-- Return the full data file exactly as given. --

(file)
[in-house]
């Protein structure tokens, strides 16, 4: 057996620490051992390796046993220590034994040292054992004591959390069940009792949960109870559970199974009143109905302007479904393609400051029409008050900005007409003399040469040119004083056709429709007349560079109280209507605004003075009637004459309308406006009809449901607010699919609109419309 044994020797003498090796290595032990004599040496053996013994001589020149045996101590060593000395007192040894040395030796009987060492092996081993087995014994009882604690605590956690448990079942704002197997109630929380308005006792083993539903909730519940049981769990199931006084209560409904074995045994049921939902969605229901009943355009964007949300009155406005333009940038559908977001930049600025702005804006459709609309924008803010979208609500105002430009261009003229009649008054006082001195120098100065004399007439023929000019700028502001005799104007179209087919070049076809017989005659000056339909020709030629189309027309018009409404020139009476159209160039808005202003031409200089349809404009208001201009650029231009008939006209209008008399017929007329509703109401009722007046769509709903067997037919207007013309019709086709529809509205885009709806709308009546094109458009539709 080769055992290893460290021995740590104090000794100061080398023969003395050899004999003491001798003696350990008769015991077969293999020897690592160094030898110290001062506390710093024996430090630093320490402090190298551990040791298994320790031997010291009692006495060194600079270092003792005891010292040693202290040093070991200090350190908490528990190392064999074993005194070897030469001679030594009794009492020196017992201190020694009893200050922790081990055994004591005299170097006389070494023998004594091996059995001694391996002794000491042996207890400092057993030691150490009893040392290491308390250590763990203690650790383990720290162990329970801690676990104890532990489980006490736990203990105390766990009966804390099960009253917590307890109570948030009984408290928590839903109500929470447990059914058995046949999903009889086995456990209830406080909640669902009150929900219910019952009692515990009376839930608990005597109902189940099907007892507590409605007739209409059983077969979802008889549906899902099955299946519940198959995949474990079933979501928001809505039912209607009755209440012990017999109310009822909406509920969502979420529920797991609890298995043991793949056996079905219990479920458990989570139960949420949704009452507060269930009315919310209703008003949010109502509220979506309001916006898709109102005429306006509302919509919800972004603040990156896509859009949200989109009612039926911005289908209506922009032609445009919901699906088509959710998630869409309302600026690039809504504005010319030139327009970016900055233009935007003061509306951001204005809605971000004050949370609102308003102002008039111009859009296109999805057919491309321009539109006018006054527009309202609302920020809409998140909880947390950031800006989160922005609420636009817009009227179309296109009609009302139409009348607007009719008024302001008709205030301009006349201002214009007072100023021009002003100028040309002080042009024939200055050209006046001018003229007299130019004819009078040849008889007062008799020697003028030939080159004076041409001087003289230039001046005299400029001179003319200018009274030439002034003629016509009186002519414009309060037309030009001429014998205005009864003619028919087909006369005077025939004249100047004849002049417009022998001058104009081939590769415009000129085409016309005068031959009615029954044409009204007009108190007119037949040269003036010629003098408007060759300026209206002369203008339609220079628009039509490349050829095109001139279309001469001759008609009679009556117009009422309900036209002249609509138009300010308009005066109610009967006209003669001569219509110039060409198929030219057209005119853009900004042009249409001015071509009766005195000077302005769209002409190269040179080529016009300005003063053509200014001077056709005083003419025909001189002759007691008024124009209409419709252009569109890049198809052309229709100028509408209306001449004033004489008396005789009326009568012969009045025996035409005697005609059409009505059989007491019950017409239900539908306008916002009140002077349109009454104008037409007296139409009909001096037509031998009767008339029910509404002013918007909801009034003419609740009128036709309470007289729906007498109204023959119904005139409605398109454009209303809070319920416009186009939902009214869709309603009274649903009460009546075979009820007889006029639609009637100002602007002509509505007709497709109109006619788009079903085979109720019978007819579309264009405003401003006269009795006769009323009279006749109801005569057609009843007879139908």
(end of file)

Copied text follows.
[in-house]
């Protein structure tokens, strides 16, 4: 057996620490051992390796046993220590034994040292054992004591959390069940009792949960109870559970199974009143109905302007479904393609400051029409008050900005007409003399040469040119004083056709429709007349560079109280209507605004003075009637004459309308406006009809449901607010699919609109419309 044994020797003498090796290595032990004599040496053996013994001589020149045996101590060593000395007192040894040395030796009987060492092996081993087995014994009882604690605590956690448990079942704002197997109630929380308005006792083993539903909730519940049981769990199931006084209560409904074995045994049921939902969605229901009943355009964007949300009155406005333009940038559908977001930049600025702005804006459709609309924008803010979208609500105002430009261009003229009649008054006082001195120098100065004399007439023929000019700028502001005799104007179209087919070049076809017989005659000056339909020709030629189309027309018009409404020139009476159209160039808005202003031409200089349809404009208001201009650029231009008939006209209008008399017929007329509703109401009722007046769509709903067997037919207007013309019709086709529809509205885009709806709308009546094109458009539709 080769055992290893460290021995740590104090000794100061080398023969003395050899004999003491001798003696350990008769015991077969293999020897690592160094030898110290001062506390710093024996430090630093320490402090190298551990040791298994320790031997010291009692006495060194600079270092003792005891010292040693202290040093070991200090350190908490528990190392064999074993005194070897030469001679030594009794009492020196017992201190020694009893200050922790081990055994004591005299170097006389070494023998004594091996059995001694391996002794000491042996207890400092057993030691150490009893040392290491308390250590763990203690650790383990720290162990329970801690676990104890532990489980006490736990203990105390766990009966804390099960009253917590307890109570948030009984408290928590839903109500929470447990059914058995046949999903009889086995456990209830406080909640669902009150929900219910019952009692515990009376839930608990005597109902189940099907007892507590409605007739209409059983077969979802008889549906899902099955299946519940198959995949474990079933979501928001809505039912209607009755209440012990017999109310009822909406509920969502979420529920797991609890298995043991793949056996079905219990479920458990989570139960949420949704009452507060269930009315919310209703008003949010109502509220979506309001916006898709109102005429306006509302919509919800972004603040990156896509859009949200989109009612039926911005289908209506922009032609445009919901699906088509959710998630869409309302600026690039809504504005010319030139327009970016900055233009935007003061509306951001204005809605971000004050949370609102308003102002008039111009859009296109999805057919491309321009539109006018006054527009309202609302920020809409998140909880947390950031800006989160922005609420636009817009009227179309296109009609009302139409009348607007009719008024302001008709205030301009006349201002214009007072100023021009002003100028040309002080042009024939200055050209006046001018003229007299130019004819009078040849008889007062008799020697003028030939080159004076041409001087003289230039001046005299400029001179003319200018009274030439002034003629016509009186002519414009309060037309030009001429014998205005009864003619028919087909006369005077025939004249100047004849002049417009022998001058104009081939590769415009000129085409016309005068031959009615029954044409009204007009108190007119037949040269003036010629003098408007060759300026209206002369203008339609220079628009039509490349050829095109001139279309001469001759008609009679009556117009009422309900036209002249609509138009300010308009005066109610009967006209003669001569219509110039060409198929030219057209005119853009900004042009249409001015071509009766005195000077302005769209002409190269040179080529016009300005003063053509200014001077056709005083003419025909001189002759007691008024124009209409419709252009569109890049198809052309229709100028509408209306001449004033004489008396005789009326009568012969009045025996035409005697005609059409009505059989007491019950017409239900539908306008916002009140002077349109009454104008037409007296139409009909001096037509031998009767008339029910509404002013918007909801009034003419609740009128036709309470007289729906007498109204023959119904005139409605398109454009209303809070319920416009186009939902009214869709309603009274649903009460009546075979009820007889006029639609009637100002602007002509509505007709497709109109006619788009079903085979109720019978007819579309264009405003401003006269009795006769009323009279006749109801005569057609009843007879139908």